Can the rental model revolutionise the kidswear market?

Rental opportunities in children's clothing have been made easier as platforms collab with 'big-name' brands.
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Fashion rental was one of the unlikely success stories of 2020. Even as the world went into lockdown, and opportunities to show off new outfits fizzled away, rental platforms doubled down on building online communities, with consumers renting luxurious clothes just to wear at home. And some estimates now point to the rental market doubling in size by 2025.

But in one of the largest apparel sub-sectors, childrenswear, the appetite for renting has been relatively low. Kids grow and need new clothes at a great pace, and the constant wardrobe reshuffles present an obvious avenue to explore rental opportunities. 

Many businesses have started small, partnering with big-name brands.

The Little Loop and Graceful Changes were both founded by new parents taken aback by the environmental and financial cost of kids' clothing. 

• Swedish brand Hyber focuses on seasonal clothing that children outgrow rapidly.

• In Vancouver, Tradle curates bundles of baby clothes in ‘capsule wardrobes’.

Growing pains

But rental is difficult to scale up. A lot of the businesses in the space can only operate within their city or country – the logistics, environmental impact and costs involved with circling kids clothing around the world would make the business model completely unsustainable.

Bigger brands haven’t been that successful up until now. In December 2020, Nike announced the closure of Adventure Club, its subscription shoe rental service for children. Meanwhile, memberships for Rent the Runway’s kids service are priced the same as adult subscriptions ($69 a month for four items), which may be a turn-off for many parents.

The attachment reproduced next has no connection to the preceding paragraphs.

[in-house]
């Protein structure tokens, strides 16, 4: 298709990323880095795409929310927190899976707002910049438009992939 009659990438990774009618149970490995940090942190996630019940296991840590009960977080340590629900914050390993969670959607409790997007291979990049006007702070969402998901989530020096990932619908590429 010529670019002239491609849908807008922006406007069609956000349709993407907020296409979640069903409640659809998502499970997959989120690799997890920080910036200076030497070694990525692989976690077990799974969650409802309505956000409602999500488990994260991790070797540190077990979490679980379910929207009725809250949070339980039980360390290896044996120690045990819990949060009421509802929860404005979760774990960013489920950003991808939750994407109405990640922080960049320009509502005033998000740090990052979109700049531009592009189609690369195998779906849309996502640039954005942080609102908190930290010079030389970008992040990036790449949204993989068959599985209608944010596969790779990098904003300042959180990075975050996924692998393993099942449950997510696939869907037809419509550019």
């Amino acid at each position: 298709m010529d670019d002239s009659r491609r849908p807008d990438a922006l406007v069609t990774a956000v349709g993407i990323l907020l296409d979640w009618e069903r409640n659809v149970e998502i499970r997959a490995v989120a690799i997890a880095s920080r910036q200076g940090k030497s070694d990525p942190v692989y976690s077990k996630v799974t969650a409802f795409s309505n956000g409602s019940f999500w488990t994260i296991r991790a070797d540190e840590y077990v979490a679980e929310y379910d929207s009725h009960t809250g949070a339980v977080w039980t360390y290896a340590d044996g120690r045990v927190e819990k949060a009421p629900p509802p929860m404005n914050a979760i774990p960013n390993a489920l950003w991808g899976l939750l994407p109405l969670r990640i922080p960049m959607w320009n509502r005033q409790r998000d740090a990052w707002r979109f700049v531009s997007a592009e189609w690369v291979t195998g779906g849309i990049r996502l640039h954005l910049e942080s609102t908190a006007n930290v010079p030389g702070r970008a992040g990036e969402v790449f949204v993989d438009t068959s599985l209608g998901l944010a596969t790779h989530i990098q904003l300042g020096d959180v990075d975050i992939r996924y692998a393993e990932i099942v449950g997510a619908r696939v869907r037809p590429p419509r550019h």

Instead, resale currently makes up a large proportion of the kidswear market. Laura Roso Vidrequin, a former fashion buyer, launched Kids O’Clock, a peer-to-peer marketplace for preloved kidswear. ‘The added time and cost of shipping, washing and managing returns in the rental model can put brands off investing in it,’ she says. A marketplace model moves the onus away from brands and on to buyers and sellers, she adds. 

Dinoski, on the other hand, actively takes control of the resale process, asking parents to return ski suits that their kids have outgrown for the brand itself to then sell on. 

High-street retailer Arket recently announced its kidswear rental programme in partnership with Circos, one of the largest and most multinational businesses in the rental space. So, kids' rental isn’t quite off the agenda yet. Especially since the baby equipment sector seems to have got the rental formula down.

A version of this article was published in the Courier Weekly newsletter. For more useful stories, tips, tricks and simply good advice, sign up here.

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